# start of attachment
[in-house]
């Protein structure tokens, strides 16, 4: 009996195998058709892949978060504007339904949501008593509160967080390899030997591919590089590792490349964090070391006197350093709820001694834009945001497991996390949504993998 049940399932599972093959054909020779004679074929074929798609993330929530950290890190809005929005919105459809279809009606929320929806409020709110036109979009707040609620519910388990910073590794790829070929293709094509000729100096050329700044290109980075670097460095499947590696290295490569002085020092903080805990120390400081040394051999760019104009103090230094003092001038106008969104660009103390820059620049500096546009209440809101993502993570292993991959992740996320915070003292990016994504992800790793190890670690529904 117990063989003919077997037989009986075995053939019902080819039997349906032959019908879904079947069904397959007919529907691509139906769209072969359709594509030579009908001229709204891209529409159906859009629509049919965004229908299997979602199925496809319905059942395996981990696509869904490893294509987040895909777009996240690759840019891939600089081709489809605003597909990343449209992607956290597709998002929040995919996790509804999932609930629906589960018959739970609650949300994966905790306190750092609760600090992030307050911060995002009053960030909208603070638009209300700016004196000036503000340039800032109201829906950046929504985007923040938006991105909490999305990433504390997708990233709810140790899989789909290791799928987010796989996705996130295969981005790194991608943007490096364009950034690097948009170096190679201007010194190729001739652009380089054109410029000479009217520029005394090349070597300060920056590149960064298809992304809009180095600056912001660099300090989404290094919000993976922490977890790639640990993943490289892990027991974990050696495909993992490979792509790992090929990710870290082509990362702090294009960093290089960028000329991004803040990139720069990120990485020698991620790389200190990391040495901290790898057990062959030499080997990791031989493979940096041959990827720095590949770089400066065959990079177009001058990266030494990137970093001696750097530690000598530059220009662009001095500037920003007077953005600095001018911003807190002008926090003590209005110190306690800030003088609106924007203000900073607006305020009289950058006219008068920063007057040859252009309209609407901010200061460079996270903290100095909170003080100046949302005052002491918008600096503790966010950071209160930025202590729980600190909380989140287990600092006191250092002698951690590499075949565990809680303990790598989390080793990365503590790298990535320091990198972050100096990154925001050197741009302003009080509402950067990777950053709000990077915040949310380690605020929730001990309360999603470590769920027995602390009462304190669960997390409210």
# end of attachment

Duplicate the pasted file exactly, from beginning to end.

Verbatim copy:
[in-house]
């Protein structure tokens, strides 16, 4: 009996195998058709892949978060504007339904949501008593509160967080390899030997591919590089590792490349964090070391006197350093709820001694834009945001497991996390949504993998 049940399932599972093959054909020779004679074929074929798609993330929530950290890190809005929005919105459809279809009606929320929806409020709110036109979009707040609620519910388990910073590794790829070929293709094509000729100096050329700044290109980075670097460095499947590696290295490569002085020092903080805990120390400081040394051999760019104009103090230094003092001038106008969104660009103390820059620049500096546009209440809101993502993570292993991959992740996320915070003292990016994504992800790793190890670690529904 117990063989003919077997037989009986075995053939019902080819039997349906032959019908879904079947069904397959007919529907691509139906769209072969359709594509030579009908001229709204891209529409159906859009629509049919965004229908299997979602199925496809319905059942395996981990696509869904490893294509987040895909777009996240690759840019891939600089081709489809605003597909990343449209992607956290597709998002929040995919996790509804999932609930629906589960018959739970609650949300994966905790306190750092609760600090992030307050911060995002009053960030909208603070638009209300700016004196000036503000340039800032109201829906950046929504985007923040938006991105909490999305990433504390997708990233709810140790899989789909290791799928987010796989996705996130295969981005790194991608943007490096364009950034690097948009170096190679201007010194190729001739652009380089054109410029000479009217520029005394090349070597300060920056590149960064298809992304809009180095600056912001660099300090989404290094919000993976922490977890790639640990993943490289892990027991974990050696495909993992490979792509790992090929990710870290082509990362702090294009960093290089960028000329991004803040990139720069990120990485020698991620790389200190990391040495901290790898057990062959030499080997990791031989493979940096041959990827720095590949770089400066065959990079177009001058990266030494990137970093001696750097530690000598530059220009662009001095500037920003007077953005600095001018911003807190002008926090003590209005110190306690800030003088609106924007203000900073607006305020009289950058006219008068920063007057040859252009309209609407901010200061460079996270903290100095909170003080100046949302005052002491918008600096503790966010950071209160930025202590729980600190909380989140287990600092006191250092002698951690590499075949565990809680303990790598989390080793990365503590790298990535320091990198972050100096990154925001050197741009302003009080509402950067990777950053709000990077915040949310380690605020929730001990309360999603470590769920027995602390009462304190669960997390409210």